Designed by architect John Eberson and built by Henry Vander Horst’s construction company out of Kalamazoo, FIM Capitol Theatre first opened its doors on January 19, 1928. It was the largest and most lavish theater in Flint, MI at the time, seating 2,000 and designed to bring the outside in. Eberson, who moved to the United States in 1901, was a prolific designer, and created an entirely new movie theater concept based on his exposure to European opera houses and patio performances: The Atmospheric Theater.
The inside of Capitol Theatre is breathtaking. In the lobby, the vaulted ceiling, with its painted gold blooms, welcomes crowds to gaze up. The hallways are intricately designed, with stucco walls and elegantly patterned details. As theater-goers enter the auditorium, they step into what Eberson described as an “Italian patio.” An azure sky sparkles overhead, with tiny twinkles of starlight, and faux-marble columns frame the stage. Watching over the theater from above the stage sit 10 vibrant peacocks. The architecture transports audiences to another place and time, to a cool, breezy evening in a Mediterranean garden.
The Capitol Theatre building covers three blocks, on land originally stewarded by the Sauks (Sacs), and then by the Chippewa and the Ojibwe. After changing hands throughout the 1800’s, the land was purchased by Hiram J. Bachtel for $5,000 in 1886. Bachtel tore down blacksmith shops on the property to build “Ten Cent Sheds,” shelters for off-duty carriage horses. Within decades, however, horse-drawn carriages became a thing of the past, and the automobile gained in popularity. Bachtel sold the land and eventually the Flint Building Corporation purchased it in 1923. The theatre was completed in 1928, and was purchased by Col. W. S. Butterfield of Butterfield Theater, Inc. He had worked for almost 20 years to open a theater in Flint, designating Capitol Theatre as just the place to present touring acts on their way to Chicago from Detroit.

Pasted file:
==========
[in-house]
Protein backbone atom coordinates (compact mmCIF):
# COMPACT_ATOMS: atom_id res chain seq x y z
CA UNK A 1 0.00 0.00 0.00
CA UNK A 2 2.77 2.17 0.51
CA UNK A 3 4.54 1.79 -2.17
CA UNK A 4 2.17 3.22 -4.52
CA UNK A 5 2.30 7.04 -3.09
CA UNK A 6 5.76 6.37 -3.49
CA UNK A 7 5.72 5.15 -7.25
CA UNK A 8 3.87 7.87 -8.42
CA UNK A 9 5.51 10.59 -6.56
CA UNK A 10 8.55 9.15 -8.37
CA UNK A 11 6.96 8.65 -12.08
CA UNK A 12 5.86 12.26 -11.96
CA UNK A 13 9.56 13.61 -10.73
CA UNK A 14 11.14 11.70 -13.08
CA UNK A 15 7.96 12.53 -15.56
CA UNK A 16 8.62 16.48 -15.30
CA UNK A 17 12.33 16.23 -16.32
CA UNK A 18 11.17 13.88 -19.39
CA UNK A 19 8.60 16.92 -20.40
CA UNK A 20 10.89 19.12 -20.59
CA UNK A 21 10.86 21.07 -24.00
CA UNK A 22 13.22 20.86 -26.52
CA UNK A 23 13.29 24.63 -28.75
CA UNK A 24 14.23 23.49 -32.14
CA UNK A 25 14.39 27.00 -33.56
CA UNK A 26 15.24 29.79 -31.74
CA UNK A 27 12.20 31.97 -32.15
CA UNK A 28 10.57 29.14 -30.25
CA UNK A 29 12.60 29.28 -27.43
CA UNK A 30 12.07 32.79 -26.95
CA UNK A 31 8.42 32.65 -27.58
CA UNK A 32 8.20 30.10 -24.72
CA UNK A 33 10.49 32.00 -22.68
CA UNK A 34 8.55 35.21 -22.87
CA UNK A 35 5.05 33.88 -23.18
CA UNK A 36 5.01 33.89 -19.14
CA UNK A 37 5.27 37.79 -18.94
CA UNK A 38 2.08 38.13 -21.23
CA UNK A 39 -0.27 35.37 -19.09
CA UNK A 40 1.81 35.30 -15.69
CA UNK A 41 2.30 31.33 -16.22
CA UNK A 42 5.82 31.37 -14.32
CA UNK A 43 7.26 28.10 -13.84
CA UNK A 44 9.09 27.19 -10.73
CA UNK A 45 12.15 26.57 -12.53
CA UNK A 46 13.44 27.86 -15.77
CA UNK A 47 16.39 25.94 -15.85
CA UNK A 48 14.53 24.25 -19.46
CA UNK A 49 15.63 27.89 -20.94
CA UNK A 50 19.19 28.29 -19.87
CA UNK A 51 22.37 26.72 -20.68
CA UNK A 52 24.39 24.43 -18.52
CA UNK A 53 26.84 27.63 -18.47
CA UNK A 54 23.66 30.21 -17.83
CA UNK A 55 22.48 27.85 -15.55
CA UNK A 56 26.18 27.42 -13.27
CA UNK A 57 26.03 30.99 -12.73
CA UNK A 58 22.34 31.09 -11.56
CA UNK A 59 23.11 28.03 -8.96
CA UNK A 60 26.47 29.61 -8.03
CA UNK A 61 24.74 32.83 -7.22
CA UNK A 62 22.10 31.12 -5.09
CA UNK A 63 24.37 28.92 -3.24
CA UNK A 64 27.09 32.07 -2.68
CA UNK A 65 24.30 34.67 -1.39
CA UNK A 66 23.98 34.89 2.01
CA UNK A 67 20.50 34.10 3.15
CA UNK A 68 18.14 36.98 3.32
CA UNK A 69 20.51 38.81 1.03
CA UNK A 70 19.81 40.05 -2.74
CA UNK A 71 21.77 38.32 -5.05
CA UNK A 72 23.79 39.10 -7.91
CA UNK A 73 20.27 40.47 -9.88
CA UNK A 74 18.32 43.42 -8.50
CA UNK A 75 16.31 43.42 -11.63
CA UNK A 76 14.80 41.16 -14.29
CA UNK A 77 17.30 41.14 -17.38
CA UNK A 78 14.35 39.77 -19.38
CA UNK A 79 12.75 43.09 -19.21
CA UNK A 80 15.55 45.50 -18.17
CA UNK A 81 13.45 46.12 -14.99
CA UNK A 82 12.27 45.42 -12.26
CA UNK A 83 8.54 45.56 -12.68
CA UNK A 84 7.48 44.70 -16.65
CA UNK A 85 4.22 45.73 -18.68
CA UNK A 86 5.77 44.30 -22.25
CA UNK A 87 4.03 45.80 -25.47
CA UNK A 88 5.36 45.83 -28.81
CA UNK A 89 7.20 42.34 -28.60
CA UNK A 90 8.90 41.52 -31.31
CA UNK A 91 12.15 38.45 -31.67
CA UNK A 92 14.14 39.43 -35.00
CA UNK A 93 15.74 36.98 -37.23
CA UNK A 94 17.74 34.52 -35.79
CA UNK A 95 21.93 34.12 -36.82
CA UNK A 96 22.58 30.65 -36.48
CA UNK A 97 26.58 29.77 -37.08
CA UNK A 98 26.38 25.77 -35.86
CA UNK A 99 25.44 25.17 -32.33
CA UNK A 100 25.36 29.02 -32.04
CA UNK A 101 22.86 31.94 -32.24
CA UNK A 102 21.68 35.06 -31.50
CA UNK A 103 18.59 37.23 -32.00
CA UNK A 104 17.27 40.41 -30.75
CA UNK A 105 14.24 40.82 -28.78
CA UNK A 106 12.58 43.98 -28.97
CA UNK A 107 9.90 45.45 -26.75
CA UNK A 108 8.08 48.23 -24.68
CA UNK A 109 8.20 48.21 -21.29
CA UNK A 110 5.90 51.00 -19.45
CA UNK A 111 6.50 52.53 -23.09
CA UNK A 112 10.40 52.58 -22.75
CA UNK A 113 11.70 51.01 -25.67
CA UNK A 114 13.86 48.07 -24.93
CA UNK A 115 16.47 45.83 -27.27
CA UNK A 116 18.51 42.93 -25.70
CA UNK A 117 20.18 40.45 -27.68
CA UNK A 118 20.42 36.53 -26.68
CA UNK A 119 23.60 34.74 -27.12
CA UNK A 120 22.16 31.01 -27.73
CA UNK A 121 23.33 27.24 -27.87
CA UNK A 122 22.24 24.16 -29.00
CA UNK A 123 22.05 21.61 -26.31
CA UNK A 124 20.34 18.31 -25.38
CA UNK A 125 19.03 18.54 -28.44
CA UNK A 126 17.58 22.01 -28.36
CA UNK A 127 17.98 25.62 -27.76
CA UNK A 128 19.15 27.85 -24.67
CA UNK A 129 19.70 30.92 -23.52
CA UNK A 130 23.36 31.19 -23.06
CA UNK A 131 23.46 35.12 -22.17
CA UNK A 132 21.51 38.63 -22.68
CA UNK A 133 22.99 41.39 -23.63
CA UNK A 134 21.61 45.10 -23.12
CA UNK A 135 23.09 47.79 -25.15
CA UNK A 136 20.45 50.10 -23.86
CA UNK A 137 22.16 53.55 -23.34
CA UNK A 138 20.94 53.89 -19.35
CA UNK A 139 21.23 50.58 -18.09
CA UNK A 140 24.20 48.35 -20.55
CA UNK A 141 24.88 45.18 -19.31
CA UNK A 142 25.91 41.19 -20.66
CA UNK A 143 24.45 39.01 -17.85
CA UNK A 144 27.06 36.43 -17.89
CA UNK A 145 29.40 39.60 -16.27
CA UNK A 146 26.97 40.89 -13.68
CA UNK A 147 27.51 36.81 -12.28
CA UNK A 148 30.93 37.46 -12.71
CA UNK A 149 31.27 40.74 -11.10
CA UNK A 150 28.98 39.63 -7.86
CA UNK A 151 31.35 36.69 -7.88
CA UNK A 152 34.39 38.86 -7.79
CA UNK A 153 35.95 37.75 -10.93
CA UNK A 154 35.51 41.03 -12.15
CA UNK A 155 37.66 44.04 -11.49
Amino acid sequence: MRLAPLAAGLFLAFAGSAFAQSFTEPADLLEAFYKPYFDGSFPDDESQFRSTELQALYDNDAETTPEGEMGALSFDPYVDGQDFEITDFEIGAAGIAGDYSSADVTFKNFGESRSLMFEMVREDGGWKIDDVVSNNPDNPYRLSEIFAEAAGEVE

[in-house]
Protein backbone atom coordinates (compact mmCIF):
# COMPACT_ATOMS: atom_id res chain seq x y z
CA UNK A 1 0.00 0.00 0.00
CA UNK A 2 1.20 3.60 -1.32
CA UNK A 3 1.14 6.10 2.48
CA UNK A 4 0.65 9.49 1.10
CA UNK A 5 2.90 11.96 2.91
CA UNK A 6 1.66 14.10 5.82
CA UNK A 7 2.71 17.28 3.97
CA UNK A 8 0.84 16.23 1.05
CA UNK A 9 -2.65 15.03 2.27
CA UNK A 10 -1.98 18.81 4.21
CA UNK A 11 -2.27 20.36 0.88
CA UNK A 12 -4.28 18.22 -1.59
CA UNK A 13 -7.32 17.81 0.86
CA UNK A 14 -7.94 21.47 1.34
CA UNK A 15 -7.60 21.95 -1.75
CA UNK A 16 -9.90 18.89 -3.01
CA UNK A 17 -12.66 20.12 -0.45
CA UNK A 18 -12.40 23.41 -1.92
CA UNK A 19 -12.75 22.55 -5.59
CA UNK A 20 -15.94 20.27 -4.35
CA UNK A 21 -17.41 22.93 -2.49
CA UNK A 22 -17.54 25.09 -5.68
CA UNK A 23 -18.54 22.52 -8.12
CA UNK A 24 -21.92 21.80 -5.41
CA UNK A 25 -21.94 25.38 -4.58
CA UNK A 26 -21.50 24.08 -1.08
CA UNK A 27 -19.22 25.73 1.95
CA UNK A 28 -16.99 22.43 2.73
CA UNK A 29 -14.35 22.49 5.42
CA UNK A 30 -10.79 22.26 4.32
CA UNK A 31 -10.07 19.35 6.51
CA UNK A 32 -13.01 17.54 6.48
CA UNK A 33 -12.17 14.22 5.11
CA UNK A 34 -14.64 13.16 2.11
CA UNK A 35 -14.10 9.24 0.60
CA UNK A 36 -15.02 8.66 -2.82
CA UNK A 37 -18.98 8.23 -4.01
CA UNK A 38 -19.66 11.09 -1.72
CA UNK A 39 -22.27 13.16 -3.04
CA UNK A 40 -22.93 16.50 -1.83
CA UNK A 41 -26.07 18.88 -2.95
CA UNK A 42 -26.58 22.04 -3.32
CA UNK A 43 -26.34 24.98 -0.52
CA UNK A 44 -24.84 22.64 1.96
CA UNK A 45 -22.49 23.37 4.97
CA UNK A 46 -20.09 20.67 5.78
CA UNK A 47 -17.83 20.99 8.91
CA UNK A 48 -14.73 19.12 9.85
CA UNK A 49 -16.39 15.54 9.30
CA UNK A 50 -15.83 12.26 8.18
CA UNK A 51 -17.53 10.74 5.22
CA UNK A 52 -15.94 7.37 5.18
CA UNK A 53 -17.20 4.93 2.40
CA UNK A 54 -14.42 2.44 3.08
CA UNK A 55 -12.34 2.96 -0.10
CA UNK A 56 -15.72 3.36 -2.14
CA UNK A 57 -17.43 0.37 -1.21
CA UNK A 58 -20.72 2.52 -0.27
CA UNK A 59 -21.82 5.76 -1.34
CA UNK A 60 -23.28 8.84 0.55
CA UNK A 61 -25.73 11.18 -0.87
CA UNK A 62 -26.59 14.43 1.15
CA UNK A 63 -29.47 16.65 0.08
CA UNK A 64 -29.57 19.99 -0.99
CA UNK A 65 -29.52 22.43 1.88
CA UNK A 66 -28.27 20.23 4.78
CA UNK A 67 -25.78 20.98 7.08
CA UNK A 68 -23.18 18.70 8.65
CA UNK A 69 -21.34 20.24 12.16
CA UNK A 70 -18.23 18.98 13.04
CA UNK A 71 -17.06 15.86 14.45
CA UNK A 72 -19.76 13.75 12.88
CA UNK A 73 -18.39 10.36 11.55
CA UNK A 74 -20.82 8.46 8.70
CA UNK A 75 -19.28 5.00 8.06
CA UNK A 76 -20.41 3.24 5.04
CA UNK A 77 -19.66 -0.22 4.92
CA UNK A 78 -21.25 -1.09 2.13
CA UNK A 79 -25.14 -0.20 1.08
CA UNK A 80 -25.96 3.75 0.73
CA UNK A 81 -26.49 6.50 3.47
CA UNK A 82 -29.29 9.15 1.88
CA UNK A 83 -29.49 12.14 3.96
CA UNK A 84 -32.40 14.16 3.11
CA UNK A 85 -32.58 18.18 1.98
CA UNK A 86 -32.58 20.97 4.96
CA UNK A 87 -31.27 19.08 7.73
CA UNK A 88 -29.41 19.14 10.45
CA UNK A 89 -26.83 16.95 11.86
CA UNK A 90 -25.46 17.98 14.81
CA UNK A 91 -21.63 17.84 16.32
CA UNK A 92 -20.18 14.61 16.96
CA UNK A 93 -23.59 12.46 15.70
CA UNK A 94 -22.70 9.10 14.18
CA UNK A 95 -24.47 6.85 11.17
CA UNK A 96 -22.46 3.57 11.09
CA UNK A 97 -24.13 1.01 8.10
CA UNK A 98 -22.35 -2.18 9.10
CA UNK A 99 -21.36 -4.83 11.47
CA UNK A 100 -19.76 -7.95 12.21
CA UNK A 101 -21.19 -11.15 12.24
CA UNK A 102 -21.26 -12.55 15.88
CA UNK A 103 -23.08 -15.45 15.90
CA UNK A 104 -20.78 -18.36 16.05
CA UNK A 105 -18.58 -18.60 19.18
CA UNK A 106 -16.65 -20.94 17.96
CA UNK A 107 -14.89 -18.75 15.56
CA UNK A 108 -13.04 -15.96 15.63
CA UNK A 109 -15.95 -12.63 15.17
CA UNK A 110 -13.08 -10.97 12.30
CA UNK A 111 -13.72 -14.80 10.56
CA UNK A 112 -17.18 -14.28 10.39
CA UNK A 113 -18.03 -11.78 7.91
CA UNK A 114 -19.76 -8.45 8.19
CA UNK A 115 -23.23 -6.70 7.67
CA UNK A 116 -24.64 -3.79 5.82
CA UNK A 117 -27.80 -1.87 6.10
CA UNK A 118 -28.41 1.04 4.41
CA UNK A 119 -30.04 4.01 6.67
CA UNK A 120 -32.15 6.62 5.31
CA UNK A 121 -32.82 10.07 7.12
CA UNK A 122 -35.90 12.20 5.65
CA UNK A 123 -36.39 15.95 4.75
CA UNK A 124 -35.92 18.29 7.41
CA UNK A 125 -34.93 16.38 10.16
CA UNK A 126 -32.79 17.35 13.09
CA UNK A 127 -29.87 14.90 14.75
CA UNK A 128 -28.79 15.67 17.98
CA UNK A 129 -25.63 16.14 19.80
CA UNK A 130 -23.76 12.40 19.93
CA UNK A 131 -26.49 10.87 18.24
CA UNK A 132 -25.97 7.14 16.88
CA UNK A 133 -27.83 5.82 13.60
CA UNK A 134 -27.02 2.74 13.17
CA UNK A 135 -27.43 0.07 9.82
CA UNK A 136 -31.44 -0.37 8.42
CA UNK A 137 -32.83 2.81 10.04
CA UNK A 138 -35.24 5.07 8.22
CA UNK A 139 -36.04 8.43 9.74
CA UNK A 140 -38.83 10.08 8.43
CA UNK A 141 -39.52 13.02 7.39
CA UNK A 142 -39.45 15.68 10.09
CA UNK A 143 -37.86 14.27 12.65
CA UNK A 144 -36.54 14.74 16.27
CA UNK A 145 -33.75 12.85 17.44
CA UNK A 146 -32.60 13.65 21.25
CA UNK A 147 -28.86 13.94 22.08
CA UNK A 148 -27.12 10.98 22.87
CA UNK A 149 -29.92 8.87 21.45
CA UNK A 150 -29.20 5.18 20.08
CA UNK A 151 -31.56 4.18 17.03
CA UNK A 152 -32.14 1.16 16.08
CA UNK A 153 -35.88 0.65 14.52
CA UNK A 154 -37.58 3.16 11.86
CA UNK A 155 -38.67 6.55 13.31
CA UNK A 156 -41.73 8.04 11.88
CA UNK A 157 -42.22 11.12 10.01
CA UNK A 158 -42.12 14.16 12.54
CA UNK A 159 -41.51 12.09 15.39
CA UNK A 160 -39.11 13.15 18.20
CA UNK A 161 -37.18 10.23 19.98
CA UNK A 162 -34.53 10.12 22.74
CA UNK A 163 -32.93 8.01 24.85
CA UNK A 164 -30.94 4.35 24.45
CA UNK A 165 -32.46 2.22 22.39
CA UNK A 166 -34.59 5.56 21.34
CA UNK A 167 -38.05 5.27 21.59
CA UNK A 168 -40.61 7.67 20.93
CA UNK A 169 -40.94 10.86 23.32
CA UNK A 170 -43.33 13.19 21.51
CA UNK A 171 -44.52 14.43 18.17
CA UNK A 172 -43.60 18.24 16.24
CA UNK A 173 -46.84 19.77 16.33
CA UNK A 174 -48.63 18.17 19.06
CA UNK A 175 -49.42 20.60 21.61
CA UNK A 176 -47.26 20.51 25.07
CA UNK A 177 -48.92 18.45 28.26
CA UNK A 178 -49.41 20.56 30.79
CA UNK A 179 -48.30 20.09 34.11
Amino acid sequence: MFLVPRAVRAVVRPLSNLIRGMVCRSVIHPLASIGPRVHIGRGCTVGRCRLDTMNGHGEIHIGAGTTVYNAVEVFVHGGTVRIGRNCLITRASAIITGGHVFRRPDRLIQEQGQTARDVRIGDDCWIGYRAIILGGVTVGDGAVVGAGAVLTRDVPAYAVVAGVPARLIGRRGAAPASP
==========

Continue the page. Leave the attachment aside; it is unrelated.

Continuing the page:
The Capitol building was a marvel and focal point of the city, welcoming Flint’s growing population with a variety of performances and events, and housing an arcade of 11 stores, 50 offices, and a recreational basement with bowling alleys and billiard tables. As the auto industry took off, and as t
he population grew, so did the need for entertainment and enjoyment. Capitol Theatre, in its 100-year history, has seen every kind of performer imaginable. The theatre has housed diverse performers and acts, including singer/composer “Little” Jack Little and actress Clara Kimbell Young (1928), to Mel Tillis and the first show of AC/DC’s United States tour (1977), to beauty contests and teenage dance nights, and of course, films.
In 1977, George Farah purchased the theatre complex. The architecture and sandstone colors reminded Farah of his former home in Jerusalem, and he renamed it “The Jerusalem Capitol Theatre.” Farah and his family owned and operated the theatre for over 40 years, showcasing rock and roll, punk, hip hop, and heavy metal bands, as well as running The Lobby, a college bar and hangout. In 1985, Capitol Theatre was listed on the National Register of Historic Places.
The Capitol complex was sold in 2015 to The Friends of the Capitol Theatre, a subsidiary of Uptown Redevelopment Corp. The Mott Foundation funded a $15 million grant to begin restoring the
Theatre architecturally and structurally, with additional generous funding by the MEDC and the Hagerman Foundation. The restoration was completed in 2017.
Capitol Theatre is one of five performing arts venues connected with FIM, including FIM Whiting Auditorium, FIM Elgood and Bower Theatres, and MacArthur Recital Hall at FIM Dort Music Center.